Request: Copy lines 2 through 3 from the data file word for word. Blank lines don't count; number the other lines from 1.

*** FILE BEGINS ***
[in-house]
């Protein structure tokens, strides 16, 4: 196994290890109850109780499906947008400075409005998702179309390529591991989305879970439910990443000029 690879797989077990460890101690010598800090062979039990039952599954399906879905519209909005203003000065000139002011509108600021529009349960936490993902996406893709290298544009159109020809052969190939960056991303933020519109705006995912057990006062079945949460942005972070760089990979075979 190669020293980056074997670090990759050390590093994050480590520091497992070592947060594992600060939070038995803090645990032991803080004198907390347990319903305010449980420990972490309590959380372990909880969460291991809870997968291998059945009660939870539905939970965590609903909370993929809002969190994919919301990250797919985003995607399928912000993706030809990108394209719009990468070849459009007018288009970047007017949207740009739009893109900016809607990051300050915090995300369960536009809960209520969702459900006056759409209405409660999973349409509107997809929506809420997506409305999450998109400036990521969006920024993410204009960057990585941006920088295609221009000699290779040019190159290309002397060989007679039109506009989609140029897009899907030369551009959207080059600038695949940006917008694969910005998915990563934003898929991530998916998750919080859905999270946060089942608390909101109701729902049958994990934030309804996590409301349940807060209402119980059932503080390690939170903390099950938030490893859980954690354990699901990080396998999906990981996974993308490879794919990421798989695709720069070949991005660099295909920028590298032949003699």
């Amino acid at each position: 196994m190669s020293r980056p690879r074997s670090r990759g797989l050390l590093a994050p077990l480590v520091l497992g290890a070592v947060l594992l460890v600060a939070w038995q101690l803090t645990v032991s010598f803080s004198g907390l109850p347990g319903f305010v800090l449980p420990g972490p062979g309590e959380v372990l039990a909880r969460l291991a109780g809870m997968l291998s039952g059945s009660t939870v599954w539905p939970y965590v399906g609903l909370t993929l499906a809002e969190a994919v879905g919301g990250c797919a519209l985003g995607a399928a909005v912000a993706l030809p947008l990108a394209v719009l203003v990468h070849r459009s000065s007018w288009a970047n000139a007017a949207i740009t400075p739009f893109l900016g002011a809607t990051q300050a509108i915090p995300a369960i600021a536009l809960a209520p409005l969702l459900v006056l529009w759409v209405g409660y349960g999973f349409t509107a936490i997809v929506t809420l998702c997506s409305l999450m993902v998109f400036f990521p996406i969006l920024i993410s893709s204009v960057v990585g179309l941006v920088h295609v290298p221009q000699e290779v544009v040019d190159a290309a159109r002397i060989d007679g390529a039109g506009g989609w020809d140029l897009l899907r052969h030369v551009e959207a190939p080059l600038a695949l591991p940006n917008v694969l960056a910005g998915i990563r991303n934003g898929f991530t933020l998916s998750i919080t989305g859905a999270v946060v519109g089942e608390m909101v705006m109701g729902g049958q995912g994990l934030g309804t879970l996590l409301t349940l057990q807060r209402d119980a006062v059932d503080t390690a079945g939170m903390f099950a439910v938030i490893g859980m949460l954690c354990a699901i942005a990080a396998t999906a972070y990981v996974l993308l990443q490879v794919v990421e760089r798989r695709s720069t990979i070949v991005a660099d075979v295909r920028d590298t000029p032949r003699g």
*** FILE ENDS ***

């Protein structure tokens, strides 16, 4: 196994290890109850109780499906947008400075409005998702179309390529591991989305879970439910990443000029 690879797989077990460890101690010598800090062979039990039952599954399906879905519209909005203003000065000139002011509108600021529009349960936490993902996406893709290298544009159109020809052969190939960056991303933020519109705006995912057990006062079945949460942005972070760089990979075979 190669020293980056074997670090990759050390590093994050480590520091497992070592947060594992600060939070038995803090645990032991803080004198907390347990319903305010449980420990972490309590959380372990909880969460291991809870997968291998059945009660939870539905939970965590609903909370993929809002969190994919919301990250797919985003995607399928912000993706030809990108394209719009990468070849459009007018288009970047007017949207740009739009893109900016809607990051300050915090995300369960536009809960209520969702459900006056759409209405409660999973349409509107997809929506809420997506409305999450998109400036990521969006920024993410204009960057990585941006920088295609221009000699290779040019190159290309002397060989007679039109506009989609140029897009899907030369551009959207080059600038695949940006917008694969910005998915990563934003898929991530998916998750919080859905999270946060089942608390909101109701729902049958994990934030309804996590409301349940807060209402119980059932503080390690939170903390099950938030490893859980954690354990699901990080396998999906990981996974993308490879794919990421798989695709720069070949991005660099295909920028590298032949003699």
């Amino acid at each position: 196994m190669s020293r980056p690879r074997s670090r990759g797989l050390l590093a994050p077990l480590v520091l497992g290890a070592v947060l594992l460890v600060a939070w038995q101690l803090t645990v032991s010598f803080s004198g907390l109850p347990g319903f305010v800090l449980p420990g972490p062979g309590e959380v372990l039990a909880r969460l291991a109780g809870m997968l291998s039952g059945s009660t939870v599954w539905p939970y965590v399906g609903l909370t993929l499906a809002e969190a994919v879905g919301g990250c797919a519209l985003g995607a399928a909005v912000a993706l030809p947008l990108a394209v719009l203003v990468h070849r459009s000065s007018w288009a970047n000139a007017a949207i740009t400075p739009f893109l900016g002011a809607t990051q300050a509108i915090p995300a369960i600021a536009l809960a209520p409005l969702l459900v006056l529009w759409v209405g409660y349960g999973f349409t509107a936490i997809v929506t809420l998702c997506s409305l999450m993902v998109f400036f990521p996406i969006l920024i993410s893709s204009v960057v990585g179309l941006v920088h295609v290298p221009q000699e290779v544009v040019d190159a290309a159109r002397i060989d007679g390529a039109g506009g989609w020809d140029l897009l899907r052969h030369v551009e959207a190939p080059l600038a695949l591991p940006n917008v694969l960056a910005g998915i990563r991303n934003g898929f991530t933020l998916s998750i919080t989305g859905a999270v946060v519109g089942e608390m909101v705006m109701g729902g049958q995912g994990l934030g309804t879970l996590l409301t349940l057990q807060r209402d119980a006062v059932d503080t390690a079945g939170m903390f099950a439910v938030i490893g859980m949460l954690c354990a699901i942005a990080a396998t999906a972070y990981v996974l993308l990443q490879v794919v990421e760089r798989r695709s720069t990979i070949v991005a660099d075979v295909r920028d590298t000029p032949r003699g």